Popular, prestige films at Chinese fest
It’s a delicate balancing act, but organizers of the Spring Film Festival strive to feature award winners and box-office hits in the annual event, now on its 10th year at the Shangri-La Plaza mall, from Jan. 29 to Feb. 7.
To celebrate its first decade, the festival of Chinese films will showcase 10 movies—both prestige and popular projects, says Sidney Christopher Bata, director of Ateneo de Manila University’s Ricardo Leong Center of Chinese Studies (main proponent of the event).
Leading the lineup of acclaimed films is Zhang Yimou’s “Coming Home,” which top-bills Asian screen icon, Gong Li, as a political prisoner’s wife who is losing her memory.
The family drama, set during the Cultural Revolution, won for Gong best actress at the Changchun Film Festival in 2014.
Another prize-winner is Feng Xiaogang’s “Back to 1942.” The war epic, which includes Hollywood actors Adrien Brody and Tim Robbins in the cast, won best picture at the Beijing International Film Festival in 2013. It also won best actor for Zhang Guoli at the Golden Rooster Awards.
Zhang Yang’s “Full Circle” won the Asian Film Award-Special Mention at the Tokyo International Film Festival in 2012. The road flick follows two retired bus drivers who escape from an old folks’ home to embark on one last adventure.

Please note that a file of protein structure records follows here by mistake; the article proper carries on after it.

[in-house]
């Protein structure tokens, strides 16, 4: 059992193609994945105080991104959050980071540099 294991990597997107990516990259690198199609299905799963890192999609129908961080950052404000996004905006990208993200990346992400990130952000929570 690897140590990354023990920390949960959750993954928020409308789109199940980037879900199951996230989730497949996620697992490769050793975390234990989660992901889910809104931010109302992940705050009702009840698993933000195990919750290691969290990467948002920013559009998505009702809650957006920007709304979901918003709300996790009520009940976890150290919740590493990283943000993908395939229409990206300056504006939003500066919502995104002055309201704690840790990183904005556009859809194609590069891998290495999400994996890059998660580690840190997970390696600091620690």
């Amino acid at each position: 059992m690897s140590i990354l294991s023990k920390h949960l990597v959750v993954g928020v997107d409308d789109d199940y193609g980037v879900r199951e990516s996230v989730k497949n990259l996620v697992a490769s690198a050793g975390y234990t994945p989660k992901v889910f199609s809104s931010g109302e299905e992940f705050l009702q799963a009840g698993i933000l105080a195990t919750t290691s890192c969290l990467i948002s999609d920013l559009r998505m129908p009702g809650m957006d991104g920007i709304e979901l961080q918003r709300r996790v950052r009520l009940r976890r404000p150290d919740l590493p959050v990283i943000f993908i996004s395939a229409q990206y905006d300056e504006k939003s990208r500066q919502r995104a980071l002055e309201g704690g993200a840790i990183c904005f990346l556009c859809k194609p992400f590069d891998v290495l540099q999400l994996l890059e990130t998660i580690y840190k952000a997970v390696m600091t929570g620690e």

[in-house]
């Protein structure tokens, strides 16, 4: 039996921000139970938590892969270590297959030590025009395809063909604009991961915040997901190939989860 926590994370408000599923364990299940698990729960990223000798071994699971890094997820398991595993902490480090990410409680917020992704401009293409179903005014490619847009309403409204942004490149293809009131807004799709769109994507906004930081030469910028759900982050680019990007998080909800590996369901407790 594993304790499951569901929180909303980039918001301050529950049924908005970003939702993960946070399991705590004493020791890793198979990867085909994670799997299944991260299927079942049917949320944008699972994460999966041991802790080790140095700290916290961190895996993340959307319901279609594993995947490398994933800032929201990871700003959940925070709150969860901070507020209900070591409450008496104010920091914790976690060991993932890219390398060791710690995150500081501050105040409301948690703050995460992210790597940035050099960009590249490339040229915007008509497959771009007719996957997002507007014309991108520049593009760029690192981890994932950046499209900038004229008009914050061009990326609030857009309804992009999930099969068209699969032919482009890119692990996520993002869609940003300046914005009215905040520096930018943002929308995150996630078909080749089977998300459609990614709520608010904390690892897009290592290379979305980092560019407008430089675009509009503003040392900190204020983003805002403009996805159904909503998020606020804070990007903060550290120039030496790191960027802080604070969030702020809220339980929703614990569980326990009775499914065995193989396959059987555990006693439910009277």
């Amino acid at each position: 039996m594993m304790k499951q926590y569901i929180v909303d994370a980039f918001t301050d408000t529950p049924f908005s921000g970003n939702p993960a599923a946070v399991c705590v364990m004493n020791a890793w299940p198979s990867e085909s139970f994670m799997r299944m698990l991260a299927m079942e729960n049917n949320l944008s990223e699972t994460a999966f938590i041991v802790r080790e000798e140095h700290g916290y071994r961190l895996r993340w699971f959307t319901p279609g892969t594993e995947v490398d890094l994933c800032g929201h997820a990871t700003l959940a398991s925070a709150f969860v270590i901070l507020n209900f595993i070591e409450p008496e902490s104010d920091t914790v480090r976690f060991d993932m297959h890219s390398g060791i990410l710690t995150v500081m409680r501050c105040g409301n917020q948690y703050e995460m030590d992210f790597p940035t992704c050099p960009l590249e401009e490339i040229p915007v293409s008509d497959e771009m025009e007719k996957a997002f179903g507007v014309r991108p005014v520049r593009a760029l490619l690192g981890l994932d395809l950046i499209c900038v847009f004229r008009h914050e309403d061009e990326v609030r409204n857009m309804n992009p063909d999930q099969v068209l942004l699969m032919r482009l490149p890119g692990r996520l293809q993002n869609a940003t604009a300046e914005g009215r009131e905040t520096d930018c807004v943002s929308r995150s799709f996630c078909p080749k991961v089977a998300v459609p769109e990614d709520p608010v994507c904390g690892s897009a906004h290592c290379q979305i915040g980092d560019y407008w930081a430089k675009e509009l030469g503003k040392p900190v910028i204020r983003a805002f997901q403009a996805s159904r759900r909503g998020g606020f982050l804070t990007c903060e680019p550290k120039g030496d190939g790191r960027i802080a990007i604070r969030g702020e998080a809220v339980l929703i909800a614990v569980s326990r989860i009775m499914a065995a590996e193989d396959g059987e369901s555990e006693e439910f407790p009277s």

Liu Yunlong’s 2010 espionage drama, “East Wind Rain,” which features international star Fan Bingbing, tells the story of spies who are tasked to decipher coded weather forecasts on the eve of the Pearl Harbor attack.
“Last year, we conducted a survey,” recalls Bata. “We discovered that there was a clamor for light, feel-good movies.” As such, several popular genres were included in this year’s program.
The wacky romp “Lost in Thailand” is touted as one of the biggest box-office hits in Chinese cinema. The road movie, which stars China’s No. 1 comedian Huang Bo, won the Top-Grossing Asian Film Award at the Asian Film Awards in 2013.
Another crowd-pleaser that stars Huang is on the list: Leste Chen’s “Say Yes (101 Proposals).” The glossy rom-com set in cosmopolitan Shanghai is based on a Japanese soap opera, Bata relates.
There are two other love stories in this year’s fest: Sun Zhou’s “Qiu Xi” and Yue Miao’s “At That Summer.”
While “Qiu Xi” is a period drama about a servant who falls for a Communist undercover agent, “At That Summer” is a contemporary romance involving a kind man who is forced to take care of his cousin’s pregnant girlfriend.
There are also two films for young people: Chongjie Ma’s “Angel Vera” chronicles the real-life story of an 8-year-old girl who becomes smitten with Peking Opera. Lee Gigo and Jiang Hi’s “Wild Horse (from Shangri-La)” chronicles the struggles of a Tibetan boy who joins a marathon to win money for the heart operation of his sister.
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